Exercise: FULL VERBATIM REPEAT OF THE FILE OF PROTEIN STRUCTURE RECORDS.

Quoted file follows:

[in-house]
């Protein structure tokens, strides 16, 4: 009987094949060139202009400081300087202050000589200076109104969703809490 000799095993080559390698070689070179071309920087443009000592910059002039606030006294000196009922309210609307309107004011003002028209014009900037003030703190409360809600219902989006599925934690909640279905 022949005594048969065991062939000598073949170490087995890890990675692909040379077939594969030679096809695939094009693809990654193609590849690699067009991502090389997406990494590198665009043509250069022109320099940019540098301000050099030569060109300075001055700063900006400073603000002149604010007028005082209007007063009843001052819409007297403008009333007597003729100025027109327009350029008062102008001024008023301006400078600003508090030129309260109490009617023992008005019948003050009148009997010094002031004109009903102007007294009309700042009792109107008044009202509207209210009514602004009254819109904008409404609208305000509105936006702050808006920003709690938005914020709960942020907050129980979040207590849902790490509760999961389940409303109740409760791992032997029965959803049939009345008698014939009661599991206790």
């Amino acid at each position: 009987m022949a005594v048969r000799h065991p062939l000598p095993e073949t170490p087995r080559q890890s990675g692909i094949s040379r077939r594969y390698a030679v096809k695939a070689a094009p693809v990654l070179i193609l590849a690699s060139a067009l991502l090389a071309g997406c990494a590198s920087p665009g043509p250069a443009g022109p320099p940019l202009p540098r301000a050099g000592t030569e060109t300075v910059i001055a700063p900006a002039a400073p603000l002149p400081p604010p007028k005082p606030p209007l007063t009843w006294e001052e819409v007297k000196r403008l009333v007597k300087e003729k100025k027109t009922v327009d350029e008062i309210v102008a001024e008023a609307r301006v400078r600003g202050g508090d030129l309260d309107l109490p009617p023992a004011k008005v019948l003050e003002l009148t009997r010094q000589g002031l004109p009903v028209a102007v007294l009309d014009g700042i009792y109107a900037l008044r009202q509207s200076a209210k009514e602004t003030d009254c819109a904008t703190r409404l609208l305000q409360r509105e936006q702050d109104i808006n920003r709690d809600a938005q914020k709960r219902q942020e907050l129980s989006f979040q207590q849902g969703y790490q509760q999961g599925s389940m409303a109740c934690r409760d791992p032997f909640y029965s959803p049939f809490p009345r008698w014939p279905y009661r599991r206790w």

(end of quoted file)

[in-house]
């Protein structure tokens, strides 16, 4: 009987094949060139202009400081300087202050000589200076109104969703809490 000799095993080559390698070689070179071309920087443009000592910059002039606030006294000196009922309210609307309107004011003002028209014009900037003030703190409360809600219902989006599925934690909640279905 022949005594048969065991062939000598073949170490087995890890990675692909040379077939594969030679096809695939094009693809990654193609590849690699067009991502090389997406990494590198665009043509250069022109320099940019540098301000050099030569060109300075001055700063900006400073603000002149604010007028005082209007007063009843001052819409007297403008009333007597003729100025027109327009350029008062102008001024008023301006400078600003508090030129309260109490009617023992008005019948003050009148009997010094002031004109009903102007007294009309700042009792109107008044009202509207209210009514602004009254819109904008409404609208305000509105936006702050808006920003709690938005914020709960942020907050129980979040207590849902790490509760999961389940409303109740409760791992032997029965959803049939009345008698014939009661599991206790």
């Amino acid at each position: 009987m022949a005594v048969r000799h065991p062939l000598p095993e073949t170490p087995r080559q890890s990675g692909i094949s040379r077939r594969y390698a030679v096809k695939a070689a094009p693809v990654l070179i193609l590849a690699s060139a067009l991502l090389a071309g997406c990494a590198s920087p665009g043509p250069a443009g022109p320099p940019l202009p540098r301000a050099g000592t030569e060109t300075v910059i001055a700063p900006a002039a400073p603000l002149p400081p604010p007028k005082p606030p209007l007063t009843w006294e001052e819409v007297k000196r403008l009333v007597k300087e003729k100025k027109t009922v327009d350029e008062i309210v102008a001024e008023a609307r301006v400078r600003g202050g508090d030129l309260d309107l109490p009617p023992a004011k008005v019948l003050e003002l009148t009997r010094q000589g002031l004109p009903v028209a102007v007294l009309d014009g700042i009792y109107a900037l008044r009202q509207s200076a209210k009514e602004t003030d009254c819109a904008t703190r409404l609208l305000q409360r509105e936006q702050d109104i808006n920003r709690d809600a938005q914020k709960r219902q942020e907050l129980s989006f979040q207590q849902g969703y790490q509760q999961g599925s389940m409303a109740c934690r409760d791992p032997f909640y029965s959803p049939f809490p009345r008698w014939p279905y009661r599991r206790w």